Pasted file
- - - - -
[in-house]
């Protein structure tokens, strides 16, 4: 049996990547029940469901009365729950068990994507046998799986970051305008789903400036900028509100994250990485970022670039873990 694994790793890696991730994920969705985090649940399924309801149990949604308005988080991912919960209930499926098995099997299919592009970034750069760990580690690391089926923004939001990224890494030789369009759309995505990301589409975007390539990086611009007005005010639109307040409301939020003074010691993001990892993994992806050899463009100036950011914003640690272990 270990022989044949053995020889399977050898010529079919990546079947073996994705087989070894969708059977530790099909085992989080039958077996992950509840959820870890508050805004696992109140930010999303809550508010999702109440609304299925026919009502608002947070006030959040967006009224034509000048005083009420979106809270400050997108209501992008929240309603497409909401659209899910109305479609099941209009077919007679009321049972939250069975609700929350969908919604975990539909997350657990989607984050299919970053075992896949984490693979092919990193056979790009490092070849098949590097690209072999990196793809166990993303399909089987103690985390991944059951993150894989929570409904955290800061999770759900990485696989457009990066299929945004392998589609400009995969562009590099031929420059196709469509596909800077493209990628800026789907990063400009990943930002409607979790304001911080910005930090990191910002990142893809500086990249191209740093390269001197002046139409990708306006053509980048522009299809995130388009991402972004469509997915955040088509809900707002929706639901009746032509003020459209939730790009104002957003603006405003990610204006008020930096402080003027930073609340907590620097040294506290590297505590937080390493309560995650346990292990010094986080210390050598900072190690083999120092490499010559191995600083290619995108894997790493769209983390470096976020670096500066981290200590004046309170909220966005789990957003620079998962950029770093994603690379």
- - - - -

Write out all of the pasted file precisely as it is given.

[in-house]
């Protein structure tokens, strides 16, 4: 049996990547029940469901009365729950068990994507046998799986970051305008789903400036900028509100994250990485970022670039873990 694994790793890696991730994920969705985090649940399924309801149990949604308005988080991912919960209930499926098995099997299919592009970034750069760990580690690391089926923004939001990224890494030789369009759309995505990301589409975007390539990086611009007005005010639109307040409301939020003074010691993001990892993994992806050899463009100036950011914003640690272990 270990022989044949053995020889399977050898010529079919990546079947073996994705087989070894969708059977530790099909085992989080039958077996992950509840959820870890508050805004696992109140930010999303809550508010999702109440609304299925026919009502608002947070006030959040967006009224034509000048005083009420979106809270400050997108209501992008929240309603497409909401659209899910109305479609099941209009077919007679009321049972939250069975609700929350969908919604975990539909997350657990989607984050299919970053075992896949984490693979092919990193056979790009490092070849098949590097690209072999990196793809166990993303399909089987103690985390991944059951993150894989929570409904955290800061999770759900990485696989457009990066299929945004392998589609400009995969562009590099031929420059196709469509596909800077493209990628800026789907990063400009990943930002409607979790304001911080910005930090990191910002990142893809500086990249191209740093390269001197002046139409990708306006053509980048522009299809995130388009991402972004469509997915955040088509809900707002929706639901009746032509003020459209939730790009104002957003603006405003990610204006008020930096402080003027930073609340907590620097040294506290590297505590937080390493309560995650346990292990010094986080210390050598900072190690083999120092490499010559191995600083290619995108894997790493769209983390470096976020670096500066981290200590004046309170909220966005789990957003620079998962950029770093994603690379």